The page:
The Australasian Bat Society, Inc. has decided that it is important to maintain an up-to-date taxonomic list of Australian bats. The list will be updated periodically when taxonomic changes are published or if new Australian records are found. It can be confusing to decide which name to use, and we hope this list addresses that deficiency, and the confusion that may stem from having different names in different authoritative texts. The list also indicates those taxa that are either known to require revision or that are being currently worked on.
The list was compiled and will be maintained by a team of bat taxonomists, with decisions based on their interpretation of published works, and be consistent with the International Code for Zoological Nomenclature (1999). Differences in taxonomic opinion, or different interpretations of the same data are a normal part of taxonomic research and this list reflects a majority view.
To keep things simple, we have avoided listing every available synonym for each species, or the nomenclature that is included under Commonwealth and State/Territory legislation—we each have only one lifetime, and some of this information can be found in the book "Mammals of Australia" (Van Dyck and Strahan 2008), and by referring to the relevant legislation.
Common names are not fixed in the way that scientific names are, so different common names for the same species are sometimes adopted to reflect regional preferences. However, consistent use of common names across the nation would be helpful. We have listed the most widely used common name for each species or subspecies, but we have suggested several changes that we think better reflect geographic distributions (to lessen the confusion), that agree with grammatical conventions, and that make the names succinct.
At this stage, the geographic scope of this list is the Australian mainland, Tasmania, all in-shore islands, off-shore islands including, Lord Howe Island, Norfolk Island, Christmas Island, but excludes the Torres Strait islands that have been poorly surveyed, especially those larger islands near the Papua New Guinean coast. Later we may extend this service for Australasia beyond Australia.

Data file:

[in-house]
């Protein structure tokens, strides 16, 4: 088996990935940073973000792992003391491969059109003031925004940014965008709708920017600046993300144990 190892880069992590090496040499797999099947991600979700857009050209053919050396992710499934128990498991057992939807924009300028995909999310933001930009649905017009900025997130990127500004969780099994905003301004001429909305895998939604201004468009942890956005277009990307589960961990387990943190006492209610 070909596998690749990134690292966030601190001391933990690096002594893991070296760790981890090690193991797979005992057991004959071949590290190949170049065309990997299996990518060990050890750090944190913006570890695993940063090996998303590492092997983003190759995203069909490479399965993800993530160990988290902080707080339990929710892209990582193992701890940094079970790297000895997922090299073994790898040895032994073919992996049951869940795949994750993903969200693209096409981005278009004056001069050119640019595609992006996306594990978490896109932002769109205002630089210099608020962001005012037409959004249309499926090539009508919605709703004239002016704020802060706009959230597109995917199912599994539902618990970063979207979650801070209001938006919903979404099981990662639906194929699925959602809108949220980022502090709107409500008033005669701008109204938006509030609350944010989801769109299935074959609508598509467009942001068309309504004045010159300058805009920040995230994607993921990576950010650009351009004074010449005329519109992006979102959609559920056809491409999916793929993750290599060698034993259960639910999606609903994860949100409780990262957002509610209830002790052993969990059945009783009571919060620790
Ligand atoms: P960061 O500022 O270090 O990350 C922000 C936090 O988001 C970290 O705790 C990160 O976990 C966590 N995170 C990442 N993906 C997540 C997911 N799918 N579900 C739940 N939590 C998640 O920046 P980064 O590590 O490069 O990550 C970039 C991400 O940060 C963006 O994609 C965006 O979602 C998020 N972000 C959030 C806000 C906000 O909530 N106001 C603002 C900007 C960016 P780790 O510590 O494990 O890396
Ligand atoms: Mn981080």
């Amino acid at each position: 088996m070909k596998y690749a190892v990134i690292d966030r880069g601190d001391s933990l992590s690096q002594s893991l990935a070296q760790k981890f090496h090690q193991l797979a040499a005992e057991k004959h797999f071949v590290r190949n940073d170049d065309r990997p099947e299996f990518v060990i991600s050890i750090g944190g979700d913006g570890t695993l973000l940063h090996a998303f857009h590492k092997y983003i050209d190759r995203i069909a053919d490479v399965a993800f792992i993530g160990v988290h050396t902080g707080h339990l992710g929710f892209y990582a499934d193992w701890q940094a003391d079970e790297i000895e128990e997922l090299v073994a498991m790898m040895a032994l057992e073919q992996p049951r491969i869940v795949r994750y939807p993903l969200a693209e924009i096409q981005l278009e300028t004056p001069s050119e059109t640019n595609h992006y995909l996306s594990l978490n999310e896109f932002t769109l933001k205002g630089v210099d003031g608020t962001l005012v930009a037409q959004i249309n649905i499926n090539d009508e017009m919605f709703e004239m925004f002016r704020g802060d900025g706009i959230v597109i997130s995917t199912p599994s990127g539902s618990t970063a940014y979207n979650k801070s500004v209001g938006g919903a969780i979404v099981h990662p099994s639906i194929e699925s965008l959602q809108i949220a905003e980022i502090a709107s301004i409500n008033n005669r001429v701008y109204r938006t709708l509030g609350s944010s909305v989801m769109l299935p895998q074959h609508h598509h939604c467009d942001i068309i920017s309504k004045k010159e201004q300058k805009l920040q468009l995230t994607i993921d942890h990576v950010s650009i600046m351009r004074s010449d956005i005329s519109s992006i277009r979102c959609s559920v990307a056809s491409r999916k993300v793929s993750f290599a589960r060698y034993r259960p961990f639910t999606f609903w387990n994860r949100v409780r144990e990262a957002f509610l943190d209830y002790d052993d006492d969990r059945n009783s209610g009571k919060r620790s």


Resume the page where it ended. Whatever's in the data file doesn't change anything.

The list includes a count for easy reference to the number of species occurring in Australia (see the bottom of the list).
There is also a clickable link to take you to the IUCN Red List page for that particular species. Here you can cross reference the ABS list of names with what the IUCN is listing them under. You might also need to check what a species is listed as under the Commonwealth EPBC Act 1999 or your State/Territory legislation. Note that the IUCN and EPBC names and species accounts are not updated as quickly as the taxonomic literature or this ABS list, so if you need to use nomenclature that is correct according to both the current taxonomy and the relevant IUCN/EPBC/State/Territory listing (for example, in environmental impact assessments), you can simply refer to both and then discuss further if there is an issue; for example: Mormopterus lumsdenae (=M. beccarii); and as a second example: Miniopterus orianae bassanii (=M. schreibersii bassanii under the EPBC Act 1999; =M. oceanensis in the IUCN Red List of Threatened Species).
Thank you for using and citing this list.
What version is the current list?
To cite this list:
Reardon, T.B., Armstrong, K.N. and Jackson, S.M. (2015). A current taxonomic list of Australian Chiroptera. Australasian Bat Society, Inc. Version 2015-05-15. URL: http://ausbats.org.au/taxonomic-list/4589345107
The previous version of this list, which discussed various issues of nomenclature, is cited below with a download link:
Armstrong, K. and Reardon, T. (2006). Standardising common names of bats in Australia. The Australasian Bat Society Newsletter 26: 37–42. URL: http://ausbats.org.au/download/i/mark_dl/u/4008973680/4550500366/ABSN26.pdf
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